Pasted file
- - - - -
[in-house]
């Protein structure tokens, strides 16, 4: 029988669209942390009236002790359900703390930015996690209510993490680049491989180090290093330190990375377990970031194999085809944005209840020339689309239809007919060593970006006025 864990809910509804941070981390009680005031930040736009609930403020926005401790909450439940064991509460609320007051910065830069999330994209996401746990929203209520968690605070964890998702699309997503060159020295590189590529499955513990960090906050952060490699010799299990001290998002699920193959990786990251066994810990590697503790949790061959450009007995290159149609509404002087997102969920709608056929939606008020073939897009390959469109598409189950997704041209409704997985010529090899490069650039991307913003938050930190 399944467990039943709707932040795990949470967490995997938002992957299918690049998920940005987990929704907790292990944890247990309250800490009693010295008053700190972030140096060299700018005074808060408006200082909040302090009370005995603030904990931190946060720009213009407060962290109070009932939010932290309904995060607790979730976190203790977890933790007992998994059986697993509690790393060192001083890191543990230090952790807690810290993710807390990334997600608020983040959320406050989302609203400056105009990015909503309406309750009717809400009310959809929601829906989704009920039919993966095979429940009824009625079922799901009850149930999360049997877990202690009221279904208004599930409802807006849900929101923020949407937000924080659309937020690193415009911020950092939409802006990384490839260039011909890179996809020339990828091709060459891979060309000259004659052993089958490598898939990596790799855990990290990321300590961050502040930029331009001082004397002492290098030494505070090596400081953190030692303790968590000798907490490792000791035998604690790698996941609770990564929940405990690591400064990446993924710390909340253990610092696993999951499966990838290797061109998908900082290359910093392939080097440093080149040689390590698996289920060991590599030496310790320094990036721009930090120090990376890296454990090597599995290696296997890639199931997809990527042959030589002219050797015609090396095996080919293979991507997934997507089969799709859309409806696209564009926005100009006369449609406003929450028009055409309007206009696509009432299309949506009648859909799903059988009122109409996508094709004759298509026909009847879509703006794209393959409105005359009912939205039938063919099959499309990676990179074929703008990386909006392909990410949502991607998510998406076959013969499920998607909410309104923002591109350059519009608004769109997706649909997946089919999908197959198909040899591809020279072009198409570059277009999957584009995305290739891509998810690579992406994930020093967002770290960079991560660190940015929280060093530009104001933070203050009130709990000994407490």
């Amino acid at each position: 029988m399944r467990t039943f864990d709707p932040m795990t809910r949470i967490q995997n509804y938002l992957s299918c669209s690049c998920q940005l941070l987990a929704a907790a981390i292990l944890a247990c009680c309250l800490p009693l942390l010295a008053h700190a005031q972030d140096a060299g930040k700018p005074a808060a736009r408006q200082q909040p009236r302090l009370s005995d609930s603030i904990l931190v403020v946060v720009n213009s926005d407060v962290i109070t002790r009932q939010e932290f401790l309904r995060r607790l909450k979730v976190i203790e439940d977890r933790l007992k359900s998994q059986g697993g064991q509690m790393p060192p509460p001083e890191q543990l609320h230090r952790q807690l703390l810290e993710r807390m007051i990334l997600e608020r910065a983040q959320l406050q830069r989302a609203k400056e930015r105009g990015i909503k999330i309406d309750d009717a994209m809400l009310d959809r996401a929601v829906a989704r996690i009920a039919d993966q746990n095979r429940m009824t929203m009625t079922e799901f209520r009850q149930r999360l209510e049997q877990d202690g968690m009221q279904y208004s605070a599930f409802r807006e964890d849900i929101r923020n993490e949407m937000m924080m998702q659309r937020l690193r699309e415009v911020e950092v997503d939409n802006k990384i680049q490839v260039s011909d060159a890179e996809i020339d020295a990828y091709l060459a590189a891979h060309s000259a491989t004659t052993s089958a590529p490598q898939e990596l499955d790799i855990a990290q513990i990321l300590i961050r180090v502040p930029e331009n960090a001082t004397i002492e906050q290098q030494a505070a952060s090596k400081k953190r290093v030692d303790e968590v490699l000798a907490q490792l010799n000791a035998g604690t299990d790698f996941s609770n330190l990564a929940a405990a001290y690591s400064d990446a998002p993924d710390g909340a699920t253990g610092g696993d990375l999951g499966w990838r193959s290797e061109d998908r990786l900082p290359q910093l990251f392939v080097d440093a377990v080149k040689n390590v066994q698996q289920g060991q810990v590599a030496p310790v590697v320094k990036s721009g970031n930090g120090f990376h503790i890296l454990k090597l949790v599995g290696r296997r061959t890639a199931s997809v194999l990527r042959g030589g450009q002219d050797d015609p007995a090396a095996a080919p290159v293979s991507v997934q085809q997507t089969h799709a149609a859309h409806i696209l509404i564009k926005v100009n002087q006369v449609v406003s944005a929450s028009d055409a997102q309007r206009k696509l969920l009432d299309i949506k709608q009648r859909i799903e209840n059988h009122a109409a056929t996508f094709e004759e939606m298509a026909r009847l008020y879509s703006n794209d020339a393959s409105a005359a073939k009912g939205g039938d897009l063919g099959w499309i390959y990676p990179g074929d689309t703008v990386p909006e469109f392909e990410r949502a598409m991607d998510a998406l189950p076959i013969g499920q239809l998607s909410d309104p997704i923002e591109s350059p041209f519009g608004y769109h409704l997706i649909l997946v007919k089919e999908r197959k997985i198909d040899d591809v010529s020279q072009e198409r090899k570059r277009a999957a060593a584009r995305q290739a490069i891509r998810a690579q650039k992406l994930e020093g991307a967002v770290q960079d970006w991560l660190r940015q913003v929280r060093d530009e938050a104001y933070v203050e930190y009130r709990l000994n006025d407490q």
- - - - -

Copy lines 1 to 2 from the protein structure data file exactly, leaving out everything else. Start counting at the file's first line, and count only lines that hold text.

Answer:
[in-house]
């Protein structure tokens, strides 16, 4: 029988669209942390009236002790359900703390930015996690209510993490680049491989180090290093330190990375377990970031194999085809944005209840020339689309239809007919060593970006006025 864990809910509804941070981390009680005031930040736009609930403020926005401790909450439940064991509460609320007051910065830069999330994209996401746990929203209520968690605070964890998702699309997503060159020295590189590529499955513990960090906050952060490699010799299990001290998002699920193959990786990251066994810990590697503790949790061959450009007995290159149609509404002087997102969920709608056929939606008020073939897009390959469109598409189950997704041209409704997985010529090899490069650039991307913003938050930190 399944467990039943709707932040795990949470967490995997938002992957299918690049998920940005987990929704907790292990944890247990309250800490009693010295008053700190972030140096060299700018005074808060408006200082909040302090009370005995603030904990931190946060720009213009407060962290109070009932939010932290309904995060607790979730976190203790977890933790007992998994059986697993509690790393060192001083890191543990230090952790807690810290993710807390990334997600608020983040959320406050989302609203400056105009990015909503309406309750009717809400009310959809929601829906989704009920039919993966095979429940009824009625079922799901009850149930999360049997877990202690009221279904208004599930409802807006849900929101923020949407937000924080659309937020690193415009911020950092939409802006990384490839260039011909890179996809020339990828091709060459891979060309000259004659052993089958490598898939990596790799855990990290990321300590961050502040930029331009001082004397002492290098030494505070090596400081953190030692303790968590000798907490490792000791035998604690790698996941609770990564929940405990690591400064990446993924710390909340253990610092696993999951499966990838290797061109998908900082290359910093392939080097440093080149040689390590698996289920060991590599030496310790320094990036721009930090120090990376890296454990090597599995290696296997890639199931997809990527042959030589002219050797015609090396095996080919293979991507997934997507089969799709859309409806696209564009926005100009006369449609406003929450028009055409309007206009696509009432299309949506009648859909799903059988009122109409996508094709004759298509026909009847879509703006794209393959409105005359009912939205039938063919099959499309990676990179074929703008990386909006392909990410949502991607998510998406076959013969499920998607909410309104923002591109350059519009608004769109997706649909997946089919999908197959198909040899591809020279072009198409570059277009999957584009995305290739891509998810690579992406994930020093967002770290960079991560660190940015929280060093530009104001933070203050009130709990000994407490």